Thursday, 25 October 2018

Green Tea Polyphenols (GrTPs), the Anti Female Infertility Bioactive Ingredient, Scientists Find

By Kyle J. Norton, Master of Nutrition

Scientists may have found a beverage bioactive compound in improving the chance of fertility in female without inducing any side effects, some studies found,

Infertility is a condition characterized by the inability to get pregnant after 12 months of frequent and unprotected sex of a couple. Women who can carry the term of pregnancy are also considered as infertile.

According to the statistic, approximately 8 to 12 percent of couples worldwide experience fertility problemsBetween 45 and 50 percent of cases of infertility are attributed to male reproductive problems.

Most common causes of infertility in the female in the US. are aging, medical condition of endometriosis and polycystic ovarian syndrome (PCOS) which have a strong interruption of the female menstrual cycle,  sexually transmitted infections (STIs) and obesity.

Other prevalent risk factors including physical and medical condition, such as blocked fallopian tubes due to pelvic inflammatory disease, and physical problems with the uterus and diabetes, long-term intakes of a certain medicine, such as anti-inflammatory drug and hormone imbalance that affect the menstrual cycle

Genetic preposition such as The HOXA13 gene. The only one single gene disorder has been shown to affect uterine development in infertile females.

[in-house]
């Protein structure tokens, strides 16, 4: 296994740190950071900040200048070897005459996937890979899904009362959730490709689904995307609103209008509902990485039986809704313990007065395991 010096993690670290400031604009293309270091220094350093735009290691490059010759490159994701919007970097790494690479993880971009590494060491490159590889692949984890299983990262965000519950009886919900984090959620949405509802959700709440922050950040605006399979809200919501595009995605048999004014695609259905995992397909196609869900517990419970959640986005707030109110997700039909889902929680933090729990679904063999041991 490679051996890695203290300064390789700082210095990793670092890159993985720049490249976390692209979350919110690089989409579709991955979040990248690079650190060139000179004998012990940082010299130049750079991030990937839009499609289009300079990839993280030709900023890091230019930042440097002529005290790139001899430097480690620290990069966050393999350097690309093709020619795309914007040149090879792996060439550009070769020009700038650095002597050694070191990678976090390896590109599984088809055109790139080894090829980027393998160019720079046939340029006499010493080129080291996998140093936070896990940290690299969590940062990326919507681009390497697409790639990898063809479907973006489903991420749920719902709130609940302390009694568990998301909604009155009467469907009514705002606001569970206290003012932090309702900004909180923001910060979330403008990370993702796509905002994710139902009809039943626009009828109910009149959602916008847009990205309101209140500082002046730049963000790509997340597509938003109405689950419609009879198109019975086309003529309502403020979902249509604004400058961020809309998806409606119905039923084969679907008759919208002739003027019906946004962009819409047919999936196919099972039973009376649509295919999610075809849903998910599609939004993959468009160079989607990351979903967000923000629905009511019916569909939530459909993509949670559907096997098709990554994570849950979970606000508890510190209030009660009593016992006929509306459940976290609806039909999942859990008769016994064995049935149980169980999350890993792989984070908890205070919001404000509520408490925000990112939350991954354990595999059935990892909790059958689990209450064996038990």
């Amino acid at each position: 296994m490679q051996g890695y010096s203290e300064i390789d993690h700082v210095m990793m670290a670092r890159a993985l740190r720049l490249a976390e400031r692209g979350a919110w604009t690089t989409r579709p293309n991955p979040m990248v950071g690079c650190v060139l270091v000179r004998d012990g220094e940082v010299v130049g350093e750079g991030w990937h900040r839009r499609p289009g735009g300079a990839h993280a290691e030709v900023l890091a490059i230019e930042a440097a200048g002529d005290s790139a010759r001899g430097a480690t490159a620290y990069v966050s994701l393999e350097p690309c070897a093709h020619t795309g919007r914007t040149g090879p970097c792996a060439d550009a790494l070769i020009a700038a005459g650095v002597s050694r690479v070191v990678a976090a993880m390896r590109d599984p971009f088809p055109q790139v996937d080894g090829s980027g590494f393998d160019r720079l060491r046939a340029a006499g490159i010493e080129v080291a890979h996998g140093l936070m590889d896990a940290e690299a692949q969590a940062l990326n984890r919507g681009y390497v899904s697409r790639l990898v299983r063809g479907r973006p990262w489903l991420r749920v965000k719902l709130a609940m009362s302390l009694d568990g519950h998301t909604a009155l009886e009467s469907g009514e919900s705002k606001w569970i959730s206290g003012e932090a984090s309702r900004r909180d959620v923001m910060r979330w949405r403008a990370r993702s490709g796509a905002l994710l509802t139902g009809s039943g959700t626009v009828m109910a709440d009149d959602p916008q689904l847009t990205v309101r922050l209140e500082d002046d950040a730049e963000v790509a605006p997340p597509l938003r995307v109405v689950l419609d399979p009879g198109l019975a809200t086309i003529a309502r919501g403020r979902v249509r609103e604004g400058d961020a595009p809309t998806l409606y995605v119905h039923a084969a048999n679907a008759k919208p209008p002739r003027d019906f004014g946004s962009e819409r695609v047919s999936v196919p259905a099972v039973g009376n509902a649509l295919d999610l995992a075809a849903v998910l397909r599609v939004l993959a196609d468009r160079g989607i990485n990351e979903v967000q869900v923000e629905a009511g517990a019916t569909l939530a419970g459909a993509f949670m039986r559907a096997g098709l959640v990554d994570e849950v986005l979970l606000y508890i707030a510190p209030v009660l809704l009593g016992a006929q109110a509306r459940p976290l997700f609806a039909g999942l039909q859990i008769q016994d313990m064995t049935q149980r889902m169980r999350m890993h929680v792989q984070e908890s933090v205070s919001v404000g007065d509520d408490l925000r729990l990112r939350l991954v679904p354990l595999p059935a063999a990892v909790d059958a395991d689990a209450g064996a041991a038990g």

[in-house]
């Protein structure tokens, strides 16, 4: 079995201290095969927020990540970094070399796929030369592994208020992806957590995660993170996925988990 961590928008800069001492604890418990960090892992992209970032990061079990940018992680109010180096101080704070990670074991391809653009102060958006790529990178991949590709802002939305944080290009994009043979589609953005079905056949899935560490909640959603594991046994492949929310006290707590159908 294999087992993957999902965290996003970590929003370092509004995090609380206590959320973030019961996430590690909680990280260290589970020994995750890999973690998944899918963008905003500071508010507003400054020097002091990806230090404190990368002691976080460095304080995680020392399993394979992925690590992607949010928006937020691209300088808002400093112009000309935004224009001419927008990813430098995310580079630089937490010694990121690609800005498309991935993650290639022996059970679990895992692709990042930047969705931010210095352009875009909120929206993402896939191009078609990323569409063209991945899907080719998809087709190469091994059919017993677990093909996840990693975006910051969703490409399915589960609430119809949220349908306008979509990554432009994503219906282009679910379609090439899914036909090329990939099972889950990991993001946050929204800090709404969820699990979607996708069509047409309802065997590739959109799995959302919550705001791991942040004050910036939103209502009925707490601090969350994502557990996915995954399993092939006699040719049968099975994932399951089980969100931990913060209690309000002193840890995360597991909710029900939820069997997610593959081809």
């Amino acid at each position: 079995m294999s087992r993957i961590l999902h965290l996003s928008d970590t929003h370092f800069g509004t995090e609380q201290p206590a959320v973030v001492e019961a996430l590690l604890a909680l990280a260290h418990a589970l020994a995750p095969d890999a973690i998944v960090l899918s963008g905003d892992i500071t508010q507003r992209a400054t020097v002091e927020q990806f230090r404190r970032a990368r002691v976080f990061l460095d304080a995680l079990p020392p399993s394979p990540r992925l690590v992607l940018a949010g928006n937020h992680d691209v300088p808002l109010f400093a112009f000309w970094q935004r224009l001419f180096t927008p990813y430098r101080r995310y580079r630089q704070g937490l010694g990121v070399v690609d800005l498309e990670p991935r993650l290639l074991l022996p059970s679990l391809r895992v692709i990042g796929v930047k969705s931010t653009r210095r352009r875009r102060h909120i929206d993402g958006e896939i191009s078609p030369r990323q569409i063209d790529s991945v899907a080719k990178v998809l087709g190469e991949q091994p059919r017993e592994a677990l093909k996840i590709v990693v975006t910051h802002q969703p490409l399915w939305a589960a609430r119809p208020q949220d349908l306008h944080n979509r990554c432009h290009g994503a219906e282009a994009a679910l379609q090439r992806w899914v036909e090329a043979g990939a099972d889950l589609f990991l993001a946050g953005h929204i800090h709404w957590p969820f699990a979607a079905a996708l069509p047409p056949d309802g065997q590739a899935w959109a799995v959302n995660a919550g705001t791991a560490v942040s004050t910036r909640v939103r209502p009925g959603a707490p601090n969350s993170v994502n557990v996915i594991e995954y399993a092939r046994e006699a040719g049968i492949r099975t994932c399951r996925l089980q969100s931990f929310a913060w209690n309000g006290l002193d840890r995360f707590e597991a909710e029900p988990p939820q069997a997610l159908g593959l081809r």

Age, smoking, use of the illicit drug, excessive alcohol drinking and long-term exposure to chemicals are the common causes of female infertility.

In term of diet, researchers at the Harvard T.H. Chan School of Public Health in the study "Diet and female fertility: doctor, what should I eat?" wrote, "According to existing data, women trying to achieve pregnancy are encouraged to increase consumption of whole grains, omega-3 fatty acids, fish, and soy and to reduce consumption of trans fats and red meat. In addition, a daily multivitamin that contains folic acid before and during pregnancy may not only prevent birth defects but also improve the chance of achieving and maintaining a pregnancy".

These results suggested that women who follow the diet with high in saturated and trans fat, intake of a large amount of red meat and processed food and less in fruits, nuts and vegetables are at the higher risk of infertility or of carrying the pregnancy to full term.

In the concerns of oxygen species (ROS), which are produced during cellular oxidation may reduce the chance of conception, researchers at the joint study led by the Uniwersytet Medyczny w Łodzi. launched an investigation to examine whether increased production of reactive oxygen species is an important factor in the etiopathogenesis of pregnancy and affects female reproduction.

Before application of green tea s (GrTPs) researchers found that oxidative stress caused by overexpression of free radicals may damage the oocytes and may impair their fertilization capacity.

The increased ROS levels probably are the results of antioxidants enzymes produced by the tested subjects being suppressed due to some unknown mechanisms.